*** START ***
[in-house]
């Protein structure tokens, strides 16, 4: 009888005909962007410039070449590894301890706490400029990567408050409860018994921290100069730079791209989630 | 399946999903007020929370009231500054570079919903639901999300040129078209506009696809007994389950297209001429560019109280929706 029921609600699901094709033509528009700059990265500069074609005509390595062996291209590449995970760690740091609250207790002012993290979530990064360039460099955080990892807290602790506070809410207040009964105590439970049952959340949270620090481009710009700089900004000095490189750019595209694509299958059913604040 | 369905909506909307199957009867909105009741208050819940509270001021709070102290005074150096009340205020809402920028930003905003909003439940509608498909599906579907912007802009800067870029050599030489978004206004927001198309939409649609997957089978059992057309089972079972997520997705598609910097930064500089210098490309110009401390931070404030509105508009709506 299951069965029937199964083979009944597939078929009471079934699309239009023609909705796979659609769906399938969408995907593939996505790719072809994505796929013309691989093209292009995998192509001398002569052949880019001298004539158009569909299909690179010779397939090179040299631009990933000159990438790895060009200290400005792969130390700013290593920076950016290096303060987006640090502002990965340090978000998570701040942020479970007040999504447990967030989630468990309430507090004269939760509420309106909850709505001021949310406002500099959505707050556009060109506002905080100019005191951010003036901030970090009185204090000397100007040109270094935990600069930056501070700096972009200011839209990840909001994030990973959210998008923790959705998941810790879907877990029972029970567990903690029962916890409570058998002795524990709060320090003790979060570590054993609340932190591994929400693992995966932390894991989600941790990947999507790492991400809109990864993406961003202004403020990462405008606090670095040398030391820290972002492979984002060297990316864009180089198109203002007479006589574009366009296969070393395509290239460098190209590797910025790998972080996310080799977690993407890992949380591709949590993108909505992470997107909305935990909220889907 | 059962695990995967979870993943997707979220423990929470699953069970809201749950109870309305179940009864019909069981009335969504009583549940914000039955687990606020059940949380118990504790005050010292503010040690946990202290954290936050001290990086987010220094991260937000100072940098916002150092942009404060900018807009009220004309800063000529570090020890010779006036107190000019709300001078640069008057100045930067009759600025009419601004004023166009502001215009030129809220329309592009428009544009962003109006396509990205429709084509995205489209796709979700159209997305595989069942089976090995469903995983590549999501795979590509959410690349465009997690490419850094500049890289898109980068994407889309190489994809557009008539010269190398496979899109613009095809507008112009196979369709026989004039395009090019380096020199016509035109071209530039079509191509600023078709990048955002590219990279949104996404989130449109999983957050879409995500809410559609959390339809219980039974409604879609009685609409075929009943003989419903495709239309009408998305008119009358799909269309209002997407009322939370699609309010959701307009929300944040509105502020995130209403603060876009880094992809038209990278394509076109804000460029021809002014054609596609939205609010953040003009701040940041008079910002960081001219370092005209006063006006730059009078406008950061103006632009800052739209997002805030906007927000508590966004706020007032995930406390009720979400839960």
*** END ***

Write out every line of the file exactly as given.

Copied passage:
[in-house]
């Protein structure tokens, strides 16, 4: 009888005909962007410039070449590894301890706490400029990567408050409860018994921290100069730079791209989630 | 399946999903007020929370009231500054570079919903639901999300040129078209506009696809007994389950297209001429560019109280929706 029921609600699901094709033509528009700059990265500069074609005509390595062996291209590449995970760690740091609250207790002012993290979530990064360039460099955080990892807290602790506070809410207040009964105590439970049952959340949270620090481009710009700089900004000095490189750019595209694509299958059913604040 | 369905909506909307199957009867909105009741208050819940509270001021709070102290005074150096009340205020809402920028930003905003909003439940509608498909599906579907912007802009800067870029050599030489978004206004927001198309939409649609997957089978059992057309089972079972997520997705598609910097930064500089210098490309110009401390931070404030509105508009709506 299951069965029937199964083979009944597939078929009471079934699309239009023609909705796979659609769906399938969408995907593939996505790719072809994505796929013309691989093209292009995998192509001398002569052949880019001298004539158009569909299909690179010779397939090179040299631009990933000159990438790895060009200290400005792969130390700013290593920076950016290096303060987006640090502002990965340090978000998570701040942020479970007040999504447990967030989630468990309430507090004269939760509420309106909850709505001021949310406002500099959505707050556009060109506002905080100019005191951010003036901030970090009185204090000397100007040109270094935990600069930056501070700096972009200011839209990840909001994030990973959210998008923790959705998941810790879907877990029972029970567990903690029962916890409570058998002795524990709060320090003790979060570590054993609340932190591994929400693992995966932390894991989600941790990947999507790492991400809109990864993406961003202004403020990462405008606090670095040398030391820290972002492979984002060297990316864009180089198109203002007479006589574009366009296969070393395509290239460098190209590797910025790998972080996310080799977690993407890992949380591709949590993108909505992470997107909305935990909220889907 | 059962695990995967979870993943997707979220423990929470699953069970809201749950109870309305179940009864019909069981009335969504009583549940914000039955687990606020059940949380118990504790005050010292503010040690946990202290954290936050001290990086987010220094991260937000100072940098916002150092942009404060900018807009009220004309800063000529570090020890010779006036107190000019709300001078640069008057100045930067009759600025009419601004004023166009502001215009030129809220329309592009428009544009962003109006396509990205429709084509995205489209796709979700159209997305595989069942089976090995469903995983590549999501795979590509959410690349465009997690490419850094500049890289898109980068994407889309190489994809557009008539010269190398496979899109613009095809507008112009196979369709026989004039395009090019380096020199016509035109071209530039079509191509600023078709990048955002590219990279949104996404989130449109999983957050879409995500809410559609959390339809219980039974409604879609009685609409075929009943003989419903495709239309009408998305008119009358799909269309209002997407009322939370699609309010959701307009929300944040509105502020995130209403603060876009880094992809038209990278394509076109804000460029021809002014054609596609939205609010953040003009701040940041008079910002960081001219370092005209006063006006730059009078406008950061103006632009800052739209997002805030906007927000508590966004706020007032995930406390009720979400839960």